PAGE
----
Jonah Hoskins’ phone tells him that it’s 45 degrees in Moscow. But as someone who grew up in Saratoga Springs, Utah, and is used to the cold, he has a hard time believing that.
One jacket doesn’t quite cut it as he makes the five-minute walk from his room at the Marriott Royal Aurora Hotel to the iconic Bolshoi Theatre, where he’s spent the bulk of his time this past week.
“Russia cold — it hits different,” he said with a laugh.
Other than visiting Moscow’s historic Red Square, Hoskins hasn’t done much sightseeing. He doesn’t want to stay out for too long or get too exhausted, because his reason for being in Moscow isn’t a leisurely one: He’s competing in the biggest competition of his life.
Hoskins is one of 11 finalists in this year’s Operalia — a prestigious global opera competition that renowned tenor Placido Domingo founded to help launch the careers of “the most promising young opera singers of today,” according to the website. This year’s finalists come from all over, including the United States, Russia, Uzbekistan, Armenia, Peru and South Korea.
As someone who has followed this competition for years, Hoskins is still having a hard time wrapping his mind around the fact that on Sunday, he will be performing on the Bolshoi Theatre stage under the direction of Domingo, and being judged by opera directors from opera houses all throughout the world.
“People who do well in the Operalia competition, they tend to have pretty successful careers,” the 24-year-old tenor and former BYU student told the Deseret News from his hotel room in Moscow. “As a 20-year-old, I thought, ‘If you win Operalia, you’ve made it.’ So it’s weird to see me here, and of course I don’t feel like I’ve made it at all. I can’t believe that I’m in the competition.”
From Utah to New York
During our conversation, Hoskins mentions three times how shocked he is to have made it into Operalia, let alone the final round.
It’s a surprising amount of humility for someone who just over a year and a half ago won the prestigious National Council Auditions — a competition at New York City’s Metropolitan Opera House that gave opera star Renee Fleming her big break in 1988.
Not long after that victory, Hoskins got an offer from the Met to join the Lindemann Young Artist Development Program — a paid position where he trains with vocal coaches and gets to perform at the Met. It was too good of an opportunity to pass up that Hoskins decided to discontinue his audition process for the Juilliard School.
He packed his bags and moved from Utah, where he was attending Brigham Young University, to the heart of New York City.
He’d lived there before while serving a mission in Chinatown for The Church of Jesus Christ of Latter-day Saints from 2015-2017. Recalling how some people were surprised he would halt his vocal studies to serve a church mission, Hoskins says he believes it’s a decision that ultimately ended up benefiting him as a performer — just a year after his mission, he made his professional debut in Utah Opera’s production of “Romeo et Juliette.”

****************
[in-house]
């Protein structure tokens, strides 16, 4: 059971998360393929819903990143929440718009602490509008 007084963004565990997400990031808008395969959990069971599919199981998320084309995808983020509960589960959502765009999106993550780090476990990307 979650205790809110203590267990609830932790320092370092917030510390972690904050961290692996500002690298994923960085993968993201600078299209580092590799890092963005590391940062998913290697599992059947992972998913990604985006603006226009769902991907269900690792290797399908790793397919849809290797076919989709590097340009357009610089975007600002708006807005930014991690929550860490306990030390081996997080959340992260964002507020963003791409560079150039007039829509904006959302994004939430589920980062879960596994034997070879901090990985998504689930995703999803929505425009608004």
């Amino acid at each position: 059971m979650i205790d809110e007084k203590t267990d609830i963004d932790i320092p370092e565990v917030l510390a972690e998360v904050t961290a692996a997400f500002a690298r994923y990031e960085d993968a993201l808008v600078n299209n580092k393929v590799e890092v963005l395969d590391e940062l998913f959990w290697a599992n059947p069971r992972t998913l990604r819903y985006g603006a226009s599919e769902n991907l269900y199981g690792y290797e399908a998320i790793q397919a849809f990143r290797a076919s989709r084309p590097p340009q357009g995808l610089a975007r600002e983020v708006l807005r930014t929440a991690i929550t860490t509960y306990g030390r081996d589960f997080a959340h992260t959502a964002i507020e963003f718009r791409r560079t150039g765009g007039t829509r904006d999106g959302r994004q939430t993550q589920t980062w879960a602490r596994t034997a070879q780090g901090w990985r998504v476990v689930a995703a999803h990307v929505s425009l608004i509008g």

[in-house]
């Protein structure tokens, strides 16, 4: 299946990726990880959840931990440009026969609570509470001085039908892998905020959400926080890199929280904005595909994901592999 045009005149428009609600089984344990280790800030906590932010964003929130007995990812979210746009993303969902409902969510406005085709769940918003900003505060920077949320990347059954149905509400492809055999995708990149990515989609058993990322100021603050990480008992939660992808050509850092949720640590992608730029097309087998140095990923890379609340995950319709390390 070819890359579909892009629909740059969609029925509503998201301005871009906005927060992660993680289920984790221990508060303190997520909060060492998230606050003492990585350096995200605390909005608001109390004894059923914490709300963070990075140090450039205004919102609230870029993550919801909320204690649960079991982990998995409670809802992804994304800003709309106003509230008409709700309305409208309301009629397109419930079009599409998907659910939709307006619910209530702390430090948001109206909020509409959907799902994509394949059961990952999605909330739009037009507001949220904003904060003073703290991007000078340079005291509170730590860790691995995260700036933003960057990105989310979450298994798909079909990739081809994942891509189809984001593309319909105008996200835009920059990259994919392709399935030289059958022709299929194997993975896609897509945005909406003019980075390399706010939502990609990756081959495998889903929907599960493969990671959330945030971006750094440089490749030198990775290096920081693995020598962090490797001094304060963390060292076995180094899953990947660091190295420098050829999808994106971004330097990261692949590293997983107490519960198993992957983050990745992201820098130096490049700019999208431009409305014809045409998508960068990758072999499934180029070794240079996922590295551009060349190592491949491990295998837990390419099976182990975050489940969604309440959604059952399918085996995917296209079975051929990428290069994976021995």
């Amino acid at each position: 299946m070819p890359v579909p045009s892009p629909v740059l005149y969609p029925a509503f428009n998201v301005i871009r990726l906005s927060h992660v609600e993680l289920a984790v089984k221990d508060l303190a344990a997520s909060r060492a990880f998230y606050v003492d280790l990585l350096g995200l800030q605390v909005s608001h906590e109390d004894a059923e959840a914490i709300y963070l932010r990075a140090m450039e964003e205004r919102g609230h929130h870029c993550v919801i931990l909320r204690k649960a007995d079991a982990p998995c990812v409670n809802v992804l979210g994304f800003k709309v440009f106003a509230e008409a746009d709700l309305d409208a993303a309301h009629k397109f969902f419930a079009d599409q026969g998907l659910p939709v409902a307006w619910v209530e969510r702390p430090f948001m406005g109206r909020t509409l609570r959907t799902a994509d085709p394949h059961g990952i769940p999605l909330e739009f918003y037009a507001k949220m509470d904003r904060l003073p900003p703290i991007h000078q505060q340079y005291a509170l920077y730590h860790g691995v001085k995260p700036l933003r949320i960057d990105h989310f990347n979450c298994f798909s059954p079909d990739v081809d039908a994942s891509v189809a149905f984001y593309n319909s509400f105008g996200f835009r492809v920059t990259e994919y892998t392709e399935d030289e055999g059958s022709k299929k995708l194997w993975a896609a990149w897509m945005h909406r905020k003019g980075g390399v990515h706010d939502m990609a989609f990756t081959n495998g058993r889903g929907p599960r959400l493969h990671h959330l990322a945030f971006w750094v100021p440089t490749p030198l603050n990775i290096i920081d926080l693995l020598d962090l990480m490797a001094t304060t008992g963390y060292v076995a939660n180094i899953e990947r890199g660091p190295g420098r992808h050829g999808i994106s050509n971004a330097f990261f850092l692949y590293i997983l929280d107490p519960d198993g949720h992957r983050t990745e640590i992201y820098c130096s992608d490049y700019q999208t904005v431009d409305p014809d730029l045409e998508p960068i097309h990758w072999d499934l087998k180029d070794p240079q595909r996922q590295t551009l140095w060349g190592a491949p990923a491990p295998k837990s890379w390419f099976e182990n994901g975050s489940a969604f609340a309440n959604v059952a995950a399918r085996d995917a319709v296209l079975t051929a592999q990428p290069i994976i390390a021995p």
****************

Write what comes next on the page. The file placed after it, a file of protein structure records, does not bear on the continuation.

“Opera is all about finding your true voice, getting everything out of the way so that your pure, raw sound is what’s coming out,” he previously told the Deseret News. “And I felt like my voice matured and got better while I was on my mission. Taking (time off), I don’t feel like that pulled me back at all.”
In New York once again, Hoskins — who grew up singing in the Salt Lake Children’s Choir — has continued his vocal training for the past year. Although the Metropolitan Opera House was closed to the public during a large portion of the pandemic, Hoskins trained virtually. Now, he is preparing for a small role in the upcoming production of “Cinderella,” which will mark his official Met debut.
After that, he’ll perform as Count Almaviva in Pensacola Opera’s production of “The Barber of Seville,” and then in “Carmina Burana” with the San Jose Symphony.
It’s a whirlwind of a schedule — and one that will likely intensify thanks to the exposure from the Operalia competition that concludes on Sunday.
“A lot of people in the opera world watch this competition,” he said.
In his hotel room, Hoskins reflects on the past few days. He hasn’t had much free time — the entire competition, including all of the rehearsals, takes place in just under a week.
The other day, he got to work briefly with Domingo during a rehearsal, and described the tenor as “so nice and gracious.” He’s made some new friends and fans, including one local in Moscow who just couldn’t seem to stop clapping after hearing Hoskins’ performance during the semifinal round on Wednesday (his performance begins at the two-hour and seven-minute mark in the video).
“He continued to clap for a couple seconds after everybody else stopped,” Hoskins said with a laugh. “He was just very excited.”
On Sunday, Hoskins will perform two more pieces, including the famous French aria “Ah! Mes Amis” that helped secure his victory in the Met competition last year. The challenging piece — once a signature aria for Luciano Pavarotti — comes with a string of nine high C’s. But Hoskins likes to go beyond and throw in a trill to a high D — an especially rare move for that piece.
The finals will be live-streamed at 10 a.m. MDT on Sunday. And depending on how the competition goes, Hoskins could be heading back to New York on Monday afternoon with a lot more than an impressive addition to his resume — monetary prizes range from $10,000 to $30,000, and the winner of the audience choice award also gets a Rolex.
“It could be like my income for the year if I win everything I possibly can,” Hoskins said with a laugh.
But above all else, the rising opera star, who just last year couldn’t even imagine himself in this competition, is simply taking in the moment.
“Mostly I’m just excited — I don’t feel super nervous yet,” he said. “We’ll see how I feel the day of.”